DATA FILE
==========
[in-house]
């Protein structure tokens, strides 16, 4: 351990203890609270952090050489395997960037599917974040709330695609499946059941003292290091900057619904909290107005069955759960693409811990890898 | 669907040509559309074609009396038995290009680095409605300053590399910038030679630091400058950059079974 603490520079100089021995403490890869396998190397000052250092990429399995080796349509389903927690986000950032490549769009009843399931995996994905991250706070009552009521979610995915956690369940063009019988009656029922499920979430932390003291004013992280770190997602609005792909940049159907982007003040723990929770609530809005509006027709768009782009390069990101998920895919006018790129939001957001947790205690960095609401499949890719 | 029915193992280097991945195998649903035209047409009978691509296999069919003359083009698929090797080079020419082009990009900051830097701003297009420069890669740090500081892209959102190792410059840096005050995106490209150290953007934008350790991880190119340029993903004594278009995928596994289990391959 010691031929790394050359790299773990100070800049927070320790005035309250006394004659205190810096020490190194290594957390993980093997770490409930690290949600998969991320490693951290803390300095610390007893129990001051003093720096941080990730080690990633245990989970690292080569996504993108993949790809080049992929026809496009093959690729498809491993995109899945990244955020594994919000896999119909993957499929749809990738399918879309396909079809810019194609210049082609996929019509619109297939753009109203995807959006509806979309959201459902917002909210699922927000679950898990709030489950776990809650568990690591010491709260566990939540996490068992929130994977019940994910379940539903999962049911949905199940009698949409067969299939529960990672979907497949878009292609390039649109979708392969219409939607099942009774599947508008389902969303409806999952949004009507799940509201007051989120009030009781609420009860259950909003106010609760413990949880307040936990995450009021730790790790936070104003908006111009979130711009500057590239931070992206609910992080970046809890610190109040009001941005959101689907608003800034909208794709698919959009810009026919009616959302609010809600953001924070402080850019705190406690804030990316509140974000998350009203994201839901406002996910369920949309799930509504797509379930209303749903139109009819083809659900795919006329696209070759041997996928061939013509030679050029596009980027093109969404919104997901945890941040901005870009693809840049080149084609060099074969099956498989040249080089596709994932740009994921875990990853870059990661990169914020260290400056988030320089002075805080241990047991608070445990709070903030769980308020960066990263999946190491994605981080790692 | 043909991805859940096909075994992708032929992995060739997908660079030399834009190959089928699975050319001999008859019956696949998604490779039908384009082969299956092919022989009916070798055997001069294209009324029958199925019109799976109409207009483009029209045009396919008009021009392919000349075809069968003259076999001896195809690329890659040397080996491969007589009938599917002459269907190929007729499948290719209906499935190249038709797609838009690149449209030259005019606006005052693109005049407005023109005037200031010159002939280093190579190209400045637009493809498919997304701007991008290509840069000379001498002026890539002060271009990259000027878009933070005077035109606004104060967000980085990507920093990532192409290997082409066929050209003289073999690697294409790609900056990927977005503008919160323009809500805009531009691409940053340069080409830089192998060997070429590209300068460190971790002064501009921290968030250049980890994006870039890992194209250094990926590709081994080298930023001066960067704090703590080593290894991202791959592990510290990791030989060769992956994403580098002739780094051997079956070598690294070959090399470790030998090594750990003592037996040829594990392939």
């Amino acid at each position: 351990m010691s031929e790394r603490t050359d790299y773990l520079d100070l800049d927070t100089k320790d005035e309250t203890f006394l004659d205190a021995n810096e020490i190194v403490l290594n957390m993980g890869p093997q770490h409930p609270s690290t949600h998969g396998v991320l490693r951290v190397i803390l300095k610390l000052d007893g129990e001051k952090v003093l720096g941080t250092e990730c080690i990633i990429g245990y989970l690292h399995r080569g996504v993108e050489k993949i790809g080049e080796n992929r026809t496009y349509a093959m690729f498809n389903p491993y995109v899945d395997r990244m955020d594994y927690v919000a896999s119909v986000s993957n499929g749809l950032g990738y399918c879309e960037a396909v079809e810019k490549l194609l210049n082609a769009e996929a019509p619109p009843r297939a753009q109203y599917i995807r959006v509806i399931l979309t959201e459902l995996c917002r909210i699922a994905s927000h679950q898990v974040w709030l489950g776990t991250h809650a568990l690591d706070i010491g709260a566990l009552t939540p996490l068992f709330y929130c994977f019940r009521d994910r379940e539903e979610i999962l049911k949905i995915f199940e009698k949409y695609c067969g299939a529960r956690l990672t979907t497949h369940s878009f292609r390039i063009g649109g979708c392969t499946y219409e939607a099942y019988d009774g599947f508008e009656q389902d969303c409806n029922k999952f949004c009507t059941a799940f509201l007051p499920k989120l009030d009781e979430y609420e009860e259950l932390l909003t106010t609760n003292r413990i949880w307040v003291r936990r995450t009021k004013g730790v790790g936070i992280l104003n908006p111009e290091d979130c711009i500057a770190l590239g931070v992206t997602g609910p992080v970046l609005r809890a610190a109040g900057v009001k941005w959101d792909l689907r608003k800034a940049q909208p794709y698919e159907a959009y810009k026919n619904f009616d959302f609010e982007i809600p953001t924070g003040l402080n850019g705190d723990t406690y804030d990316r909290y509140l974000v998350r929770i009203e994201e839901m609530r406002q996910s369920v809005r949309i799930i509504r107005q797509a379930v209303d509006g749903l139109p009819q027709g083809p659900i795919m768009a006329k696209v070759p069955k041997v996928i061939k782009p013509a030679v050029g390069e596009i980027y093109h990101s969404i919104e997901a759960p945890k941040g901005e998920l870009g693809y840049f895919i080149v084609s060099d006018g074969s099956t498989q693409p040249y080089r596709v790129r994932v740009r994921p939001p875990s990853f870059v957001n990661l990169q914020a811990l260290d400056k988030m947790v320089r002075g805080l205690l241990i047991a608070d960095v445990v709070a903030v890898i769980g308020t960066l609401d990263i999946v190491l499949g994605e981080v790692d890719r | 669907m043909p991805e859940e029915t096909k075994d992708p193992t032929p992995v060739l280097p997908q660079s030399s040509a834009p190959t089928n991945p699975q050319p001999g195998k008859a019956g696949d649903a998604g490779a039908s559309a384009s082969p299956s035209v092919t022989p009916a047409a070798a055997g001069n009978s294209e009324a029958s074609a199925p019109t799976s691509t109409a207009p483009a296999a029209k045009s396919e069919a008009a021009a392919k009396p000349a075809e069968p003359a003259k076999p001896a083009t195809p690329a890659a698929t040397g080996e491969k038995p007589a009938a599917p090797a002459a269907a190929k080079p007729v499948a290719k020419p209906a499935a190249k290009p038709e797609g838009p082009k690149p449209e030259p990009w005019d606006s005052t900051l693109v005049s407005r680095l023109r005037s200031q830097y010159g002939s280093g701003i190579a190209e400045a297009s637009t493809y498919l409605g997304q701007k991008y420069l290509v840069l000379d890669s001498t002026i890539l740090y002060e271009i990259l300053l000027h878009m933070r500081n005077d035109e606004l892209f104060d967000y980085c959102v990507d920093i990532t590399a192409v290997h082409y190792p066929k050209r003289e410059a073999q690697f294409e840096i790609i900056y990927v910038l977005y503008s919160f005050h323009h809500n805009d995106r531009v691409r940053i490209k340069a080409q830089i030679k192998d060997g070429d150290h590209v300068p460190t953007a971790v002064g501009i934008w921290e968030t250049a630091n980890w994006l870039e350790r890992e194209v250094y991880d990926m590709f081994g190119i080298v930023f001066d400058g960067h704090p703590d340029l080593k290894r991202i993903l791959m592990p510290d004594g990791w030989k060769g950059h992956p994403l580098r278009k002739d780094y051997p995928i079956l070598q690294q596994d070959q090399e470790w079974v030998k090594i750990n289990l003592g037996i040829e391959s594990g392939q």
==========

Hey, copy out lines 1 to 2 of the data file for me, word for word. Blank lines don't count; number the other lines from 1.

[in-house]
């Protein structure tokens, strides 16, 4: 351990203890609270952090050489395997960037599917974040709330695609499946059941003292290091900057619904909290107005069955759960693409811990890898 | 669907040509559309074609009396038995290009680095409605300053590399910038030679630091400058950059079974 603490520079100089021995403490890869396998190397000052250092990429399995080796349509389903927690986000950032490549769009009843399931995996994905991250706070009552009521979610995915956690369940063009019988009656029922499920979430932390003291004013992280770190997602609005792909940049159907982007003040723990929770609530809005509006027709768009782009390069990101998920895919006018790129939001957001947790205690960095609401499949890719 | 029915193992280097991945195998649903035209047409009978691509296999069919003359083009698929090797080079020419082009990009900051830097701003297009420069890669740090500081892209959102190792410059840096005050995106490209150290953007934008350790991880190119340029993903004594278009995928596994289990391959 010691031929790394050359790299773990100070800049927070320790005035309250006394004659205190810096020490190194290594957390993980093997770490409930690290949600998969991320490693951290803390300095610390007893129990001051003093720096941080990730080690990633245990989970690292080569996504993108993949790809080049992929026809496009093959690729498809491993995109899945990244955020594994919000896999119909993957499929749809990738399918879309396909079809810019194609210049082609996929019509619109297939753009109203995807959006509806979309959201459902917002909210699922927000679950898990709030489950776990809650568990690591010491709260566990939540996490068992929130994977019940994910379940539903999962049911949905199940009698949409067969299939529960990672979907497949878009292609390039649109979708392969219409939607099942009774599947508008389902969303409806999952949004009507799940509201007051989120009030009781609420009860259950909003106010609760413990949880307040936990995450009021730790790790936070104003908006111009979130711009500057590239931070992206609910992080970046809890610190109040009001941005959101689907608003800034909208794709698919959009810009026919009616959302609010809600953001924070402080850019705190406690804030990316509140974000998350009203994201839901406002996910369920949309799930509504797509379930209303749903139109009819083809659900795919006329696209070759041997996928061939013509030679050029596009980027093109969404919104997901945890941040901005870009693809840049080149084609060099074969099956498989040249080089596709994932740009994921875990990853870059990661990169914020260290400056988030320089002075805080241990047991608070445990709070903030769980308020960066990263999946190491994605981080790692 | 043909991805859940096909075994992708032929992995060739997908660079030399834009190959089928699975050319001999008859019956696949998604490779039908384009082969299956092919022989009916070798055997001069294209009324029958199925019109799976109409207009483009029209045009396919008009021009392919000349075809069968003259076999001896195809690329890659040397080996491969007589009938599917002459269907190929007729499948290719209906499935190249038709797609838009690149449209030259005019606006005052693109005049407005023109005037200031010159002939280093190579190209400045637009493809498919997304701007991008290509840069000379001498002026890539002060271009990259000027878009933070005077035109606004104060967000980085990507920093990532192409290997082409066929050209003289073999690697294409790609900056990927977005503008919160323009809500805009531009691409940053340069080409830089192998060997070429590209300068460190971790002064501009921290968030250049980890994006870039890992194209250094990926590709081994080298930023001066960067704090703590080593290894991202791959592990510290990791030989060769992956994403580098002739780094051997079956070598690294070959090399470790030998090594750990003592037996040829594990392939």